Sunscreen, as important as it is to your daily routine, can be a pain sometimes, and it’s notorious for causing problems such as staining and greasiness. After applying your sunscreen, your clothes may start to turn orange, so here’s what’s going on, and how you can remove the stain.
Why does sunscreen turn my clothes orange?
So, it’s a beautiful day outside, so you’ve decided to get ready in some of your favourite clothes, namely a white t-shirt, and you’re just applying your sunscreen to protect your skin before venturing out into the light. However, once you get back home, you notice that your once bright, white t-shirt is now stained with orange marks, and there’s nothing to blame except for the sunscreen. Sound familiar?
Sunscreen, as mentioned, is widely known for its ability to stain clothes, particularly white ones, and it can leave you in a situation where you’re not sure what to do, as your favourite white tee seems to be ruined! As well as panicking for ways to get rid of the stain, which you can discover later, you might be wondering how it even came around, as sunscreen stains always seem to sneak their way onto your garments without any notice.
The fact is that these stains are, as you would have probably guessed, a result of the ingredients contained in sunscreens, and this is why it’s difficult to find a sunscreen that doesn’t leave some sort of mark or stain.
|Avobenzone||A chemical UV filter that can react with iron ions in water, leading to staining.|
|Oxybenzone||Another chemical UV filter that can cause yellow staining on light-colored fabrics.|
|Iron Oxides||Used in tinted sunscreens, iron oxides can transfer color and stain fabrics.|
|Dihydroxyacetone (DHA)||Found in self-tanning sunscreens, DHA can cause brownish stains on fabrics.|
|Red/Yellow/Orange Dyes||Some sunscreens contain synthetic dyes that can transfer color to clothing.|
|Mica and Titanium Dioxide||Common ingredients in mineral sunscreens that may leave a white cast on fabrics.|
All sunscreens contain a special category of ingredients, known as UV filters, and these UV filters are the ones responsible for protecting your skin from the Sun’s damaging rays in the most effective way possible. There are a variety of UV filters out there, and they’re crucial to the sunscreen’s formula, as the product can’t carry out its function without them, and your skin would suffer damage instead.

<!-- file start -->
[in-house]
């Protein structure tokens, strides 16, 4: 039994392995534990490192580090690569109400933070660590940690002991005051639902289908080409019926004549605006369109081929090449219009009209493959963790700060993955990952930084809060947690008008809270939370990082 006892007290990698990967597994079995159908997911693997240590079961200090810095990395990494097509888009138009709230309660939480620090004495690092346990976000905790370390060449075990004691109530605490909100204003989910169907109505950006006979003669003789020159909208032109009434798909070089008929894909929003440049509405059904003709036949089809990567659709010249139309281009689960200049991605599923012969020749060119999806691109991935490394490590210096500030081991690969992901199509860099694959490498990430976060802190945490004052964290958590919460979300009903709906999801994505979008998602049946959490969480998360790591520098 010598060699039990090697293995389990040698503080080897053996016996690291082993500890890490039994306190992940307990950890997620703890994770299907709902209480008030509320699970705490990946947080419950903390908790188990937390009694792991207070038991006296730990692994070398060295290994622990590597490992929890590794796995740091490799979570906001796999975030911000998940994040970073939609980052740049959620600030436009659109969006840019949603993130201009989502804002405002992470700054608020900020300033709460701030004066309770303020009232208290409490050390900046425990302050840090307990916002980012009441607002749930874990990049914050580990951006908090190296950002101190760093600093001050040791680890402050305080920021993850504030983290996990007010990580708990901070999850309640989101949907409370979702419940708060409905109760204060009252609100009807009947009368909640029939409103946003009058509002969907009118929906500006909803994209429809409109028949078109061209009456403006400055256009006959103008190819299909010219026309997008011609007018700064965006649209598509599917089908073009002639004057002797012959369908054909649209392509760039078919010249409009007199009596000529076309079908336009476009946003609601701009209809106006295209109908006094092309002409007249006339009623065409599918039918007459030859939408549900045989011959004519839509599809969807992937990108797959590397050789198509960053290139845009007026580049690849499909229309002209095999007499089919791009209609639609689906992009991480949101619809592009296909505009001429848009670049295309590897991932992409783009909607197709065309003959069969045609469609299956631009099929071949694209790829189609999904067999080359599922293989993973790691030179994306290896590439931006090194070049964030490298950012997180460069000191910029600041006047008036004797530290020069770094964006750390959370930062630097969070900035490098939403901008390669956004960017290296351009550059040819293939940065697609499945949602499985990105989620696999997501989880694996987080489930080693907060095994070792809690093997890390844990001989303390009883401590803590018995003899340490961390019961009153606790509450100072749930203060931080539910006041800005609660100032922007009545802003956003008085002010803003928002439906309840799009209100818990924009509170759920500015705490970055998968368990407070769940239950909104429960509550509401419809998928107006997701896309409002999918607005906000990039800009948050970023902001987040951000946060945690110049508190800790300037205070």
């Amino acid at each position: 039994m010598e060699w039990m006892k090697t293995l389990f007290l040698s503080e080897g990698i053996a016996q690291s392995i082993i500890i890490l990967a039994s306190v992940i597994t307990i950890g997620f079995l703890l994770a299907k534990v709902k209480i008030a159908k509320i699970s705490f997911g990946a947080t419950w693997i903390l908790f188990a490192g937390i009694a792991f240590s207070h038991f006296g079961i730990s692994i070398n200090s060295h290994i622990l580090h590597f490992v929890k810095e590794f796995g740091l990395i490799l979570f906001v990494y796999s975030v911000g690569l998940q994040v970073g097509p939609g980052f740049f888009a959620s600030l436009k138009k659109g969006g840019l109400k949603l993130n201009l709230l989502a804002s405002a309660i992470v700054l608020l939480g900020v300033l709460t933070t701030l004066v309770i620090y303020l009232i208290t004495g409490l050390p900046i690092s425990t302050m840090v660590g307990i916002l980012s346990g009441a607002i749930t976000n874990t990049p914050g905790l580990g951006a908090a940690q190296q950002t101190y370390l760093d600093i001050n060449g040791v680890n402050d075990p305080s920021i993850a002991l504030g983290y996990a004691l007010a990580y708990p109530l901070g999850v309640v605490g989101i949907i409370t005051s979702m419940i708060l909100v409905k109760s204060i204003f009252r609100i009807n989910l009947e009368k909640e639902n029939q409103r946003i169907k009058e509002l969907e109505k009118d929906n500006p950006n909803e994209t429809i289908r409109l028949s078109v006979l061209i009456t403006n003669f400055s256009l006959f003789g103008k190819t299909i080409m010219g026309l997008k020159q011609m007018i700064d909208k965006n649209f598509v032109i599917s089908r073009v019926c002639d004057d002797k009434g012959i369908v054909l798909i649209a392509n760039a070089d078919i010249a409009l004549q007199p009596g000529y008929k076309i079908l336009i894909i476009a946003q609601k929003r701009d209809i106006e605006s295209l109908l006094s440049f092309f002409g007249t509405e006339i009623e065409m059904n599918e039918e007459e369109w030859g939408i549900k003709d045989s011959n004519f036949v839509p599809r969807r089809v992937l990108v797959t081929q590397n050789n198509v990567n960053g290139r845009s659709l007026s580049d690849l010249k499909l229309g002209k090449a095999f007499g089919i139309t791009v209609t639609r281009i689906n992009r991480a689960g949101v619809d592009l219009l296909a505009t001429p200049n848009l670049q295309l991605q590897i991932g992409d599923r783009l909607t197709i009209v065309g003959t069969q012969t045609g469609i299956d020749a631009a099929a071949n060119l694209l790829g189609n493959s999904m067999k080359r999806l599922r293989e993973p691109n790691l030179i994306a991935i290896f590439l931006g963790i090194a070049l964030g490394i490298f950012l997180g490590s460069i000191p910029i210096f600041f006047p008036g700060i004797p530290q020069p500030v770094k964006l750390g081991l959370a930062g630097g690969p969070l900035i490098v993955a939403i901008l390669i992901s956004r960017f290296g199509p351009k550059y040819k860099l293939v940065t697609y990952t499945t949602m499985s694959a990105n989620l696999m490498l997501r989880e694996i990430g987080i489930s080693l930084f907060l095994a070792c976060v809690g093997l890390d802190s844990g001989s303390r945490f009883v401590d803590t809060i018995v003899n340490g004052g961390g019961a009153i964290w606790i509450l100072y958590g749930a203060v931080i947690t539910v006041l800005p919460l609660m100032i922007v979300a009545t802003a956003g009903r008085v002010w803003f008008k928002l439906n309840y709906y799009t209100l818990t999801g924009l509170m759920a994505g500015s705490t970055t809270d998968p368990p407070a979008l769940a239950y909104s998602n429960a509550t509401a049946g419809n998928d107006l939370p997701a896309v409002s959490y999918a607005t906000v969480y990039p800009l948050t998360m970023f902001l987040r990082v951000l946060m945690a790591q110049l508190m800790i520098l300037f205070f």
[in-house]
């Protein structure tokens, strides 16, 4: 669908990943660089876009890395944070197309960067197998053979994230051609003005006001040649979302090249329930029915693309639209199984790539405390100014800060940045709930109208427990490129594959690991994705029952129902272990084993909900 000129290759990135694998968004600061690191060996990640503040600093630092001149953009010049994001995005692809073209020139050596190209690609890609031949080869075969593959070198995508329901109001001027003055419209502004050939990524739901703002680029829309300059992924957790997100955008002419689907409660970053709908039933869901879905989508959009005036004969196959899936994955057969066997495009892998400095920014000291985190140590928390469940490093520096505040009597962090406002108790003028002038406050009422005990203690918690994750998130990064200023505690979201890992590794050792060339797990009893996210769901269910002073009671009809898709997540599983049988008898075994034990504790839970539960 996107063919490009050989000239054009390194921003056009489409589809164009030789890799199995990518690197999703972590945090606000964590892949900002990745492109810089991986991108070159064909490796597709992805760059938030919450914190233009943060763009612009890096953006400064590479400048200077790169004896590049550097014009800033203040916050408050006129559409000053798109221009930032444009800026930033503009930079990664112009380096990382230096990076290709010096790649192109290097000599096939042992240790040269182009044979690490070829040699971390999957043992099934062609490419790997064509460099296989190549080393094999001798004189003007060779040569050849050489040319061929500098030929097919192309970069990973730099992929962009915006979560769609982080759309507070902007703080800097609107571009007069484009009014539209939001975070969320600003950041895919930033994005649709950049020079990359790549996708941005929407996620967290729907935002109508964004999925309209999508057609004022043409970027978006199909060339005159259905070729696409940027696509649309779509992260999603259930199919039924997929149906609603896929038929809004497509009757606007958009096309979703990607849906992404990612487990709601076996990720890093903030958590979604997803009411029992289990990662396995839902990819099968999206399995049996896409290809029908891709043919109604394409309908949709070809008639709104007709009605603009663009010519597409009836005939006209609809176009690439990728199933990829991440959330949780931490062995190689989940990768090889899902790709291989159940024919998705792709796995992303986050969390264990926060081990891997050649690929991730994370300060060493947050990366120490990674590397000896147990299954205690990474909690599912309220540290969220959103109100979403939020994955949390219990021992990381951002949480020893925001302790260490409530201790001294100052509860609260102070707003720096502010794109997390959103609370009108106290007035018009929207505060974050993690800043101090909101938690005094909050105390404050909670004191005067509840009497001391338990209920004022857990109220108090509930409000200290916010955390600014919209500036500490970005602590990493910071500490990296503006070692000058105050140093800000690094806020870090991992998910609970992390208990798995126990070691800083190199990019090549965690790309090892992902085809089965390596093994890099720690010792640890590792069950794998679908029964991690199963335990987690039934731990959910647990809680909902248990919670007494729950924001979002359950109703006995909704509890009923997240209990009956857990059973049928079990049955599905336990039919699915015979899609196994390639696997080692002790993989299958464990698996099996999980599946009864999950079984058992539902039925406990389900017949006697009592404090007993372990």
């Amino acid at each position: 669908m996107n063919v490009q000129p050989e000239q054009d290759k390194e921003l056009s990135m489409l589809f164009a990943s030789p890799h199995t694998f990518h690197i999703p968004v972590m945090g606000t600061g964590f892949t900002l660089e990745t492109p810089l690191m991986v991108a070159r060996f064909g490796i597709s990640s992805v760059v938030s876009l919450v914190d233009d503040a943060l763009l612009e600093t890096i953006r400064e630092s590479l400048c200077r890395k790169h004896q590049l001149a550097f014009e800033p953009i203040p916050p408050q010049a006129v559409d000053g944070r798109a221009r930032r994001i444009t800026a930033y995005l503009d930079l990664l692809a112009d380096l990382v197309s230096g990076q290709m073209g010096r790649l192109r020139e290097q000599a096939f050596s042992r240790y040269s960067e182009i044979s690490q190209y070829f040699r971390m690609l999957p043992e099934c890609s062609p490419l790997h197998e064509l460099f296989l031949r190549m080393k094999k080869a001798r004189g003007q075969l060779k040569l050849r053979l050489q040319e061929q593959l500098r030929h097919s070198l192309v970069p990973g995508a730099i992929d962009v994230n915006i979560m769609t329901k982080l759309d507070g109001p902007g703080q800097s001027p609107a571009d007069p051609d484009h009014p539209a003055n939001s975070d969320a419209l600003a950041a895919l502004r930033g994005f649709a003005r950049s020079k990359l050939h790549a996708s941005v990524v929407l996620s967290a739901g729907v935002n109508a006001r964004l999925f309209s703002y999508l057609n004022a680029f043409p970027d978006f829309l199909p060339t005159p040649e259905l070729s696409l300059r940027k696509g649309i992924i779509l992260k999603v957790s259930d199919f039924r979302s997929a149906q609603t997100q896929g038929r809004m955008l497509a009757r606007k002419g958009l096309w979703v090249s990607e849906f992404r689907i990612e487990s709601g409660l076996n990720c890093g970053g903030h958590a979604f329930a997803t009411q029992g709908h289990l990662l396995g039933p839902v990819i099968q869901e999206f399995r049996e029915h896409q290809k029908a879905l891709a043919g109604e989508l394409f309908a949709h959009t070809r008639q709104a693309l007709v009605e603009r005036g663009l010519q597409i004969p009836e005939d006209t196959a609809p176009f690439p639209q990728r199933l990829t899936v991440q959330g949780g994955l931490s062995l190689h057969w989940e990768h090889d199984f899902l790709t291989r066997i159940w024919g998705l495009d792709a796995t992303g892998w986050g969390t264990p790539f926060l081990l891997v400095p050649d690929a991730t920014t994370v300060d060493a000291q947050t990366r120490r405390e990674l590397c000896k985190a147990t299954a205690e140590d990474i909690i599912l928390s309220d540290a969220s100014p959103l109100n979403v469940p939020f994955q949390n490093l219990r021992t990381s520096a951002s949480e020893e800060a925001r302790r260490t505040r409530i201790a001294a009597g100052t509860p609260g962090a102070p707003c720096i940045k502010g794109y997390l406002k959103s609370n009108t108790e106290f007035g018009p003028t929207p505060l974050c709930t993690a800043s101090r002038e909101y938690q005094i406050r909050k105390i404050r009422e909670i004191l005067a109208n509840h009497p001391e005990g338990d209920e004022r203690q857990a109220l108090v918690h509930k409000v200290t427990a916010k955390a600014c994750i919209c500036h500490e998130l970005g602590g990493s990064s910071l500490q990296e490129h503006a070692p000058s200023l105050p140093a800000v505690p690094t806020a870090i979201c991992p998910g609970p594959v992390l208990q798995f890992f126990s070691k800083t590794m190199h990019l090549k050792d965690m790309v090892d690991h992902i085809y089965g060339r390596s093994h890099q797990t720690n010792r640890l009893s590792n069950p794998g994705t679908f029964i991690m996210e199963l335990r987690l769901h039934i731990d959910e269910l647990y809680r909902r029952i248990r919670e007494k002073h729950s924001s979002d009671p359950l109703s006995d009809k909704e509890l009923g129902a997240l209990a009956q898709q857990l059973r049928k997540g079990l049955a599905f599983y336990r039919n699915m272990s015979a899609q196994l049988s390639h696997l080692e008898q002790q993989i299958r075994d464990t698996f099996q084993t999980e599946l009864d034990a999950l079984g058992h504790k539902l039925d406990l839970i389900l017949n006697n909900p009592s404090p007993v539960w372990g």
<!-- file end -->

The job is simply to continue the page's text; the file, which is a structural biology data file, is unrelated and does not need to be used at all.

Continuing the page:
One of the main ingredients which has been shown to leave orange marks on your clothes is one known as avobenzone, which is one of the few currently approved by the FDA and is very popular for its powerful protection properties. Although, it can be a cause for frustration and panic, as the stains it leaves can be difficult to remove.
When water comes into contact with your sunscreen, some of the minerals from that water will react with the avobenzone, if your product contains it, and the result of this reaction comes out as an orange, or brown-ish, stain which will transfer onto your clothes, being particularly visible if they’re light in colour. This water can be from sweat, a spill when you’re drinking or even when swimming and putting your clothes on afterwards. Basically, water plus avobenzone equals a stain.
Oxybenzone, another UV filter which is similar to avobenzone in many ways, has also been shown to stain clothing slightly orange or yellow, but this is generally to a lesser degree than avobenzone. Nevertheless, it’s still useful to know about this, as either one of the two ingredients may be the culprit, and your sunscreen may contain only one, or even both, so be sure to check the ingredient list for this!
|Apply and absorb properly||Allow sufficient time for the sunscreen to fully absorb into the skin before dressing to minimize transfer.|